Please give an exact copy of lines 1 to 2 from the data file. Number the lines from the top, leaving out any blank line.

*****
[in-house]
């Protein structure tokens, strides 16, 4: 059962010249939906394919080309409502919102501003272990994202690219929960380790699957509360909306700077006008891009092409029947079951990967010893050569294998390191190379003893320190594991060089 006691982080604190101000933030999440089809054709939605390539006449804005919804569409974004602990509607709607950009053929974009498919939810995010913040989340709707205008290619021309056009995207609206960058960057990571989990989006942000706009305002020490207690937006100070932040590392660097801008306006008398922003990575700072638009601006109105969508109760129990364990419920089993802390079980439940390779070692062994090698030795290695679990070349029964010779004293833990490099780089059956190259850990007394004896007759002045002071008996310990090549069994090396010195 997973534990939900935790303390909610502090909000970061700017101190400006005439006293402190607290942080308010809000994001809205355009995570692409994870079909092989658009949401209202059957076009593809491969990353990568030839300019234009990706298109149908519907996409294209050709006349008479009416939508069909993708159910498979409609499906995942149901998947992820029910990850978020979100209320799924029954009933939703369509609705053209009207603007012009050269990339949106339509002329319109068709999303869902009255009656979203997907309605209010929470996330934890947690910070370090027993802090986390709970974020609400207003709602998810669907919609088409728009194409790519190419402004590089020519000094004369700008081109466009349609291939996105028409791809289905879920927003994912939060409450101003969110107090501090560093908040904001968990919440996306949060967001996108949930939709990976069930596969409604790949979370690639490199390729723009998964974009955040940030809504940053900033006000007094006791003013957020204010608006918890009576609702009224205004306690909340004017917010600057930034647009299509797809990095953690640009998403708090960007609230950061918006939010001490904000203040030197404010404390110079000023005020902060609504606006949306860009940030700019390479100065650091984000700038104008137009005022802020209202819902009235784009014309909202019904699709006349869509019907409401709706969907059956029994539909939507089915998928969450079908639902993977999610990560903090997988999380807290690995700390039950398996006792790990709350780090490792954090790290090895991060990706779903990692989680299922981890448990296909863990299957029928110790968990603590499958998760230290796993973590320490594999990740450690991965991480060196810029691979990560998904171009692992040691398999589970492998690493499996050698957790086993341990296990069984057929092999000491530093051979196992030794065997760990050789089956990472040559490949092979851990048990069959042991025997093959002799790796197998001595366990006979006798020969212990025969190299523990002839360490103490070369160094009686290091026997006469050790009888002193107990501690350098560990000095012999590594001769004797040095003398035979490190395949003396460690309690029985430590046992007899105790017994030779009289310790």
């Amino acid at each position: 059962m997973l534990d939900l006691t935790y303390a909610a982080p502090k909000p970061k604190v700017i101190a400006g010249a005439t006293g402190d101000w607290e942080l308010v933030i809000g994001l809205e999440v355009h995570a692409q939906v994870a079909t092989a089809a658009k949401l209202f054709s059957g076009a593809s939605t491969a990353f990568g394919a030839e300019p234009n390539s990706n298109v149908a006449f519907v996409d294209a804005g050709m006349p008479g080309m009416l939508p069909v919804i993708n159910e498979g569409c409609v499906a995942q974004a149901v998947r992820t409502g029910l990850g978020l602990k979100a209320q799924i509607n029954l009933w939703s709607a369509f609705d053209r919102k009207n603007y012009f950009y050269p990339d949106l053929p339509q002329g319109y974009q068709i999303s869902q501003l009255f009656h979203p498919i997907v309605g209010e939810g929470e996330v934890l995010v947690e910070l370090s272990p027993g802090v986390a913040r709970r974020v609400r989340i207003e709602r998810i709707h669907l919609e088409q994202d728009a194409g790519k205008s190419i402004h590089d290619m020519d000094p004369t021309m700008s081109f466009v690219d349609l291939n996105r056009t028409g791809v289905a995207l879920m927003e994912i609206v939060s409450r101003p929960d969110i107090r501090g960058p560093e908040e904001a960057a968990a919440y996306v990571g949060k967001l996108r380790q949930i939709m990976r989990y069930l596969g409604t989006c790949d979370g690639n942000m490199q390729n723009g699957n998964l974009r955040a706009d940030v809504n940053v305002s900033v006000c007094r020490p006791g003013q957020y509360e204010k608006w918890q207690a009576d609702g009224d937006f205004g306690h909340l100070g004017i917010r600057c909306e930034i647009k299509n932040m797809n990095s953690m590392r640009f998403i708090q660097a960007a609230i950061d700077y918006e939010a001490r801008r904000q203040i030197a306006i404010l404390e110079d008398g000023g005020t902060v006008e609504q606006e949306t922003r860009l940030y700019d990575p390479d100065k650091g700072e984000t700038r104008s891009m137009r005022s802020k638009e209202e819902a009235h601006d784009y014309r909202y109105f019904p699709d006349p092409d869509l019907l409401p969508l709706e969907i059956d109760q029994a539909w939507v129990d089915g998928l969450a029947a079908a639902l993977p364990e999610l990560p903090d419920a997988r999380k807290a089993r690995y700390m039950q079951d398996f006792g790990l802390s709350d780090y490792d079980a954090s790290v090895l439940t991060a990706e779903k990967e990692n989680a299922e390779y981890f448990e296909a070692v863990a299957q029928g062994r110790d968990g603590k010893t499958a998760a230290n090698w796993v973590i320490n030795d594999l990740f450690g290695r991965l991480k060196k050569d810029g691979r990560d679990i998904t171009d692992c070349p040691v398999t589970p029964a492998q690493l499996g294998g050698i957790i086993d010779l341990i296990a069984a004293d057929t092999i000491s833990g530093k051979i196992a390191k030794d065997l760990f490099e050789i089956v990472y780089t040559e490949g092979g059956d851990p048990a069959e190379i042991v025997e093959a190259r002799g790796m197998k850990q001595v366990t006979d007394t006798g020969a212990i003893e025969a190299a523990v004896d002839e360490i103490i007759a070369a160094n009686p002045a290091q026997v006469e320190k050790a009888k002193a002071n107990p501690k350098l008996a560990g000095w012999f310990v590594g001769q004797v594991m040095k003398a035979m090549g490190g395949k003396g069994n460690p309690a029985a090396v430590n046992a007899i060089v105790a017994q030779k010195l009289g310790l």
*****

[in-house]
């Protein structure tokens, strides 16, 4: 059962010249939906394919080309409502919102501003272990994202690219929960380790699957509360909306700077006008891009092409029947079951990967010893050569294998390191190379003893320190594991060089 006691982080604190101000933030999440089809054709939605390539006449804005919804569409974004602990509607709607950009053929974009498919939810995010913040989340709707205008290619021309056009995207609206960058960057990571989990989006942000706009305002020490207690937006100070932040590392660097801008306006008398922003990575700072638009601006109105969508109760129990364990419920089993802390079980439940390779070692062994090698030795290695679990070349029964010779004293833990490099780089059956190259850990007394004896007759002045002071008996310990090549069994090396010195 997973534990939900935790303390909610502090909000970061700017101190400006005439006293402190607290942080308010809000994001809205355009995570692409994870079909092989658009949401209202059957076009593809491969990353990568030839300019234009990706298109149908519907996409294209050709006349008479009416939508069909993708159910498979409609499906995942149901998947992820029910990850978020979100209320799924029954009933939703369509609705053209009207603007012009050269990339949106339509002329319109068709999303869902009255009656979203997907309605209010929470996330934890947690910070370090027993802090986390709970974020609400207003709602998810669907919609088409728009194409790519190419402004590089020519000094004369700008081109466009349609291939996105028409791809289905879920927003994912939060409450101003969110107090501090560093908040904001968990919440996306949060967001996108949930939709990976069930596969409604790949979370690639490199390729723009998964974009955040940030809504940053900033006000007094006791003013957020204010608006918890009576609702009224205004306690909340004017917010600057930034647009299509797809990095953690640009998403708090960007609230950061918006939010001490904000203040030197404010404390110079000023005020902060609504606006949306860009940030700019390479100065650091984000700038104008137009005022802020209202819902009235784009014309909202019904699709006349869509019907409401709706969907059956029994539909939507089915998928969450079908639902993977999610990560903090997988999380807290690995700390039950398996006792790990709350780090490792954090790290090895991060990706779903990692989680299922981890448990296909863990299957029928110790968990603590499958998760230290796993973590320490594999990740450690991965991480060196810029691979990560998904171009692992040691398999589970492998690493499996050698957790086993341990296990069984057929092999000491530093051979196992030794065997760990050789089956990472040559490949092979851990048990069959042991025997093959002799790796197998001595366990006979006798020969212990025969190299523990002839360490103490070369160094009686290091026997006469050790009888002193107990501690350098560990000095012999590594001769004797040095003398035979490190395949003396460690309690029985430590046992007899105790017994030779009289310790």